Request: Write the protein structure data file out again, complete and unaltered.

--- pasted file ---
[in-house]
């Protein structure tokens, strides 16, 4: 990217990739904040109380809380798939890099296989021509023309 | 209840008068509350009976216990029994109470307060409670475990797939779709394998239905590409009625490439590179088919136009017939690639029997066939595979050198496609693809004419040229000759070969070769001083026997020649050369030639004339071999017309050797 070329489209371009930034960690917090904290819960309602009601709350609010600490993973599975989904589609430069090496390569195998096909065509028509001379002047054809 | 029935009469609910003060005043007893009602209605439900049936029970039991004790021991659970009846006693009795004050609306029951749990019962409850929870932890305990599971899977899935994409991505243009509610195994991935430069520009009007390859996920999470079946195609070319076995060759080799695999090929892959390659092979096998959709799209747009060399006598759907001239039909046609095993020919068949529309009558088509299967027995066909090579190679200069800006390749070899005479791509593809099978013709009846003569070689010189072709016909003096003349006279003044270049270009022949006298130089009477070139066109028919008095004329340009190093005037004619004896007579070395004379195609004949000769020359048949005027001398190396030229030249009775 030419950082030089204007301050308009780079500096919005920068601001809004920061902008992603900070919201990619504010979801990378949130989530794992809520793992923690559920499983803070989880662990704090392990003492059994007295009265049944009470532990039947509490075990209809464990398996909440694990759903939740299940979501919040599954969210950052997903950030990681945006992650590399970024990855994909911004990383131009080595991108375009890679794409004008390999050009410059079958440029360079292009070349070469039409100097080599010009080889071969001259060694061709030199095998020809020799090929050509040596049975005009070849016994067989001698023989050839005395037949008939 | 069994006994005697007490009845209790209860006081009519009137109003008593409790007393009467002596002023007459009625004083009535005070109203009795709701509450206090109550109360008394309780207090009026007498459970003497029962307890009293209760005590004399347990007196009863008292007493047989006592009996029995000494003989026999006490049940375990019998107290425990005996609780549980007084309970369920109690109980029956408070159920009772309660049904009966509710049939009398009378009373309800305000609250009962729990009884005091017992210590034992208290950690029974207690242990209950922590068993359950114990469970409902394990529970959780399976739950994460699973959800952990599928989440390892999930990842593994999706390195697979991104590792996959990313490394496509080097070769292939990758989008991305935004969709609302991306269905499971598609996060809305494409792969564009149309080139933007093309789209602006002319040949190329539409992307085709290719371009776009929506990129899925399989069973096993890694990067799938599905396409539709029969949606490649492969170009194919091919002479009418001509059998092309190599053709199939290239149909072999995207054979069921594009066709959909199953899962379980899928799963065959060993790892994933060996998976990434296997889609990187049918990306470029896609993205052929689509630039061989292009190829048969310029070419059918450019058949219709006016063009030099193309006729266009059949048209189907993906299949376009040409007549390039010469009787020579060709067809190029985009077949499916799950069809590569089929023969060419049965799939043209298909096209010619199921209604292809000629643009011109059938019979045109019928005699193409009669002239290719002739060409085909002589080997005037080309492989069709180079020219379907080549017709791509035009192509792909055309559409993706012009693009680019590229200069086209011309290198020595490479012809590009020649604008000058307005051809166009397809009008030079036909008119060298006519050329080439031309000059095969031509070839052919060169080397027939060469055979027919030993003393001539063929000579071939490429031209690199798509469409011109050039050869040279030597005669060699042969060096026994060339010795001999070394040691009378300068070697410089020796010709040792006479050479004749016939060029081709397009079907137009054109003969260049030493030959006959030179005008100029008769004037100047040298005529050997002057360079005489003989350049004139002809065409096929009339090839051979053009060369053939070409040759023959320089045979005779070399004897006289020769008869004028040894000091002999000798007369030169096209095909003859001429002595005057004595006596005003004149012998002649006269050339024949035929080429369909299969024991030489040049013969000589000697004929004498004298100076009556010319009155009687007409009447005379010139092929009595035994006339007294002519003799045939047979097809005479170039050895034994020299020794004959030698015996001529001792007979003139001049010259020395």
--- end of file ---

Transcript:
[in-house]
């Protein structure tokens, strides 16, 4: 990217990739904040109380809380798939890099296989021509023309 | 209840008068509350009976216990029994109470307060409670475990797939779709394998239905590409009625490439590179088919136009017939690639029997066939595979050198496609693809004419040229000759070969070769001083026997020649050369030639004339071999017309050797 070329489209371009930034960690917090904290819960309602009601709350609010600490993973599975989904589609430069090496390569195998096909065509028509001379002047054809 | 029935009469609910003060005043007893009602209605439900049936029970039991004790021991659970009846006693009795004050609306029951749990019962409850929870932890305990599971899977899935994409991505243009509610195994991935430069520009009007390859996920999470079946195609070319076995060759080799695999090929892959390659092979096998959709799209747009060399006598759907001239039909046609095993020919068949529309009558088509299967027995066909090579190679200069800006390749070899005479791509593809099978013709009846003569070689010189072709016909003096003349006279003044270049270009022949006298130089009477070139066109028919008095004329340009190093005037004619004896007579070395004379195609004949000769020359048949005027001398190396030229030249009775 030419950082030089204007301050308009780079500096919005920068601001809004920061902008992603900070919201990619504010979801990378949130989530794992809520793992923690559920499983803070989880662990704090392990003492059994007295009265049944009470532990039947509490075990209809464990398996909440694990759903939740299940979501919040599954969210950052997903950030990681945006992650590399970024990855994909911004990383131009080595991108375009890679794409004008390999050009410059079958440029360079292009070349070469039409100097080599010009080889071969001259060694061709030199095998020809020799090929050509040596049975005009070849016994067989001698023989050839005395037949008939 | 069994006994005697007490009845209790209860006081009519009137109003008593409790007393009467002596002023007459009625004083009535005070109203009795709701509450206090109550109360008394309780207090009026007498459970003497029962307890009293209760005590004399347990007196009863008292007493047989006592009996029995000494003989026999006490049940375990019998107290425990005996609780549980007084309970369920109690109980029956408070159920009772309660049904009966509710049939009398009378009373309800305000609250009962729990009884005091017992210590034992208290950690029974207690242990209950922590068993359950114990469970409902394990529970959780399976739950994460699973959800952990599928989440390892999930990842593994999706390195697979991104590792996959990313490394496509080097070769292939990758989008991305935004969709609302991306269905499971598609996060809305494409792969564009149309080139933007093309789209602006002319040949190329539409992307085709290719371009776009929506990129899925399989069973096993890694990067799938599905396409539709029969949606490649492969170009194919091919002479009418001509059998092309190599053709199939290239149909072999995207054979069921594009066709959909199953899962379980899928799963065959060993790892994933060996998976990434296997889609990187049918990306470029896609993205052929689509630039061989292009190829048969310029070419059918450019058949219709006016063009030099193309006729266009059949048209189907993906299949376009040409007549390039010469009787020579060709067809190029985009077949499916799950069809590569089929023969060419049965799939043209298909096209010619199921209604292809000629643009011109059938019979045109019928005699193409009669002239290719002739060409085909002589080997005037080309492989069709180079020219379907080549017709791509035009192509792909055309559409993706012009693009680019590229200069086209011309290198020595490479012809590009020649604008000058307005051809166009397809009008030079036909008119060298006519050329080439031309000059095969031509070839052919060169080397027939060469055979027919030993003393001539063929000579071939490429031209690199798509469409011109050039050869040279030597005669060699042969060096026994060339010795001999070394040691009378300068070697410089020796010709040792006479050479004749016939060029081709397009079907137009054109003969260049030493030959006959030179005008100029008769004037100047040298005529050997002057360079005489003989350049004139002809065409096929009339090839051979053009060369053939070409040759023959320089045979005779070399004897006289020769008869004028040894000091002999000798007369030169096209095909003859001429002595005057004595006596005003004149012998002649006269050339024949035929080429369909299969024991030489040049013969000589000697004929004498004298100076009556010319009155009687007409009447005379010139092929009595035994006339007294002519003799045939047979097809005479170039050895034994020299020794004959030698015996001529001792007979003139001049010259020395």